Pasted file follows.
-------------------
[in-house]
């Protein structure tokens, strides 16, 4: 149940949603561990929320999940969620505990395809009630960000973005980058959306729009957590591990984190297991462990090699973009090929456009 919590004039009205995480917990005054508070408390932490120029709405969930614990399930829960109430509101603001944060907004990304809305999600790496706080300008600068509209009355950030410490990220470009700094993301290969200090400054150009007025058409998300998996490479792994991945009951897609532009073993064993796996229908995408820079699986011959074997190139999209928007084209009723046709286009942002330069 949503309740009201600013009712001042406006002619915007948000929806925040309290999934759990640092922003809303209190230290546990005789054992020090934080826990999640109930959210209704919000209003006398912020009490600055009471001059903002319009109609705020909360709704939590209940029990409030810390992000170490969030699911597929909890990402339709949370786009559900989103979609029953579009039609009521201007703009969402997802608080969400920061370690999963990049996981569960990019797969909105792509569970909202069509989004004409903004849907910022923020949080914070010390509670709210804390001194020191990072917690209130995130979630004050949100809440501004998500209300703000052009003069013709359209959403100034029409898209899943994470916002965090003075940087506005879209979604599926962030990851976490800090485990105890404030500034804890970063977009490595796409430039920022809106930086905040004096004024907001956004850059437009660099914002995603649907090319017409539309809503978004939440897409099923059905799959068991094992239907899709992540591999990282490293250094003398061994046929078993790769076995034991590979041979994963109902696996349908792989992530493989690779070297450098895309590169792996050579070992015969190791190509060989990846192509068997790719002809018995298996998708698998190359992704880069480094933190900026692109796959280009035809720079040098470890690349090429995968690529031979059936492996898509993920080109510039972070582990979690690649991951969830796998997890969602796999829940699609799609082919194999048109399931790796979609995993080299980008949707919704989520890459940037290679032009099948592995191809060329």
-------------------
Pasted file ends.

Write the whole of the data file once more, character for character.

[in-house]
């Protein structure tokens, strides 16, 4: 149940949603561990929320999940969620505990395809009630960000973005980058959306729009957590591990984190297991462990090699973009090929456009 919590004039009205995480917990005054508070408390932490120029709405969930614990399930829960109430509101603001944060907004990304809305999600790496706080300008600068509209009355950030410490990220470009700094993301290969200090400054150009007025058409998300998996490479792994991945009951897609532009073993064993796996229908995408820079699986011959074997190139999209928007084209009723046709286009942002330069 949503309740009201600013009712001042406006002619915007948000929806925040309290999934759990640092922003809303209190230290546990005789054992020090934080826990999640109930959210209704919000209003006398912020009490600055009471001059903002319009109609705020909360709704939590209940029990409030810390992000170490969030699911597929909890990402339709949370786009559900989103979609029953579009039609009521201007703009969402997802608080969400920061370690999963990049996981569960990019797969909105792509569970909202069509989004004409903004849907910022923020949080914070010390509670709210804390001194020191990072917690209130995130979630004050949100809440501004998500209300703000052009003069013709359209959403100034029409898209899943994470916002965090003075940087506005879209979604599926962030990851976490800090485990105890404030500034804890970063977009490595796409430039920022809106930086905040004096004024907001956004850059437009660099914002995603649907090319017409539309809503978004939440897409099923059905799959068991094992239907899709992540591999990282490293250094003398061994046929078993790769076995034991590979041979994963109902696996349908792989992530493989690779070297450098895309590169792996050579070992015969190791190509060989990846192509068997790719002809018995298996998708698998190359992704880069480094933190900026692109796959280009035809720079040098470890690349090429995968690529031979059936492996898509993920080109510039972070582990979690690649991951969830796998997890969602796999829940699609799609082919194999048109399931790796979609995993080299980008949707919704989520890459940037290679032009099948592995191809060329």